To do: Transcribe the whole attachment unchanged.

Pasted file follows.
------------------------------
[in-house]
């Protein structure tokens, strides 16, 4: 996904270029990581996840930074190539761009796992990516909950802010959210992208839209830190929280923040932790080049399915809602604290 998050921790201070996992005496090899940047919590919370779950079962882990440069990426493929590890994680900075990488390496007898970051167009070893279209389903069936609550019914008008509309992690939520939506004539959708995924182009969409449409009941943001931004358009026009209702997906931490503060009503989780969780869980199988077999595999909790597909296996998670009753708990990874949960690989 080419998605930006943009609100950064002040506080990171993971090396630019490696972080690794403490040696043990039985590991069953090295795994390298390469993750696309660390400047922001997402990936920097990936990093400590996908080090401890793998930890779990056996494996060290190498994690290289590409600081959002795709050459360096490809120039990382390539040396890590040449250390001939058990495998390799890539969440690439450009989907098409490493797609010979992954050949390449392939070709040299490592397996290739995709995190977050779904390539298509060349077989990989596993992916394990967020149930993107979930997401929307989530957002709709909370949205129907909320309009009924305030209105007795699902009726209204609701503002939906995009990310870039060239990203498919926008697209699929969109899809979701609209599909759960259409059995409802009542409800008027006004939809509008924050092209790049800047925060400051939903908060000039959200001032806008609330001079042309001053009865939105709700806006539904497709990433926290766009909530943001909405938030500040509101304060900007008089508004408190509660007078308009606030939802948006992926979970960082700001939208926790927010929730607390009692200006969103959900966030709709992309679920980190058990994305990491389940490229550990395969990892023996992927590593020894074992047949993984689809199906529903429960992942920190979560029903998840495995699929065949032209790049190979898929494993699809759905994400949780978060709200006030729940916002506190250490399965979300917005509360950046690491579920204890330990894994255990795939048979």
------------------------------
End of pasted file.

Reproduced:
[in-house]
């Protein structure tokens, strides 16, 4: 996904270029990581996840930074190539761009796992990516909950802010959210992208839209830190929280923040932790080049399915809602604290 998050921790201070996992005496090899940047919590919370779950079962882990440069990426493929590890994680900075990488390496007898970051167009070893279209389903069936609550019914008008509309992690939520939506004539959708995924182009969409449409009941943001931004358009026009209702997906931490503060009503989780969780869980199988077999595999909790597909296996998670009753708990990874949960690989 080419998605930006943009609100950064002040506080990171993971090396630019490696972080690794403490040696043990039985590991069953090295795994390298390469993750696309660390400047922001997402990936920097990936990093400590996908080090401890793998930890779990056996494996060290190498994690290289590409600081959002795709050459360096490809120039990382390539040396890590040449250390001939058990495998390799890539969440690439450009989907098409490493797609010979992954050949390449392939070709040299490592397996290739995709995190977050779904390539298509060349077989990989596993992916394990967020149930993107979930997401929307989530957002709709909370949205129907909320309009009924305030209105007795699902009726209204609701503002939906995009990310870039060239990203498919926008697209699929969109899809979701609209599909759960259409059995409802009542409800008027006004939809509008924050092209790049800047925060400051939903908060000039959200001032806008609330001079042309001053009865939105709700806006539904497709990433926290766009909530943001909405938030500040509101304060900007008089508004408190509660007078308009606030939802948006992926979970960082700001939208926790927010929730607390009692200006969103959900966030709709992309679920980190058990994305990491389940490229550990395969990892023996992927590593020894074992047949993984689809199906529903429960992942920190979560029903998840495995699929065949032209790049190979898929494993699809759905994400949780978060709200006030729940916002506190250490399965979300917005509360950046690491579920204890330990894994255990795939048979």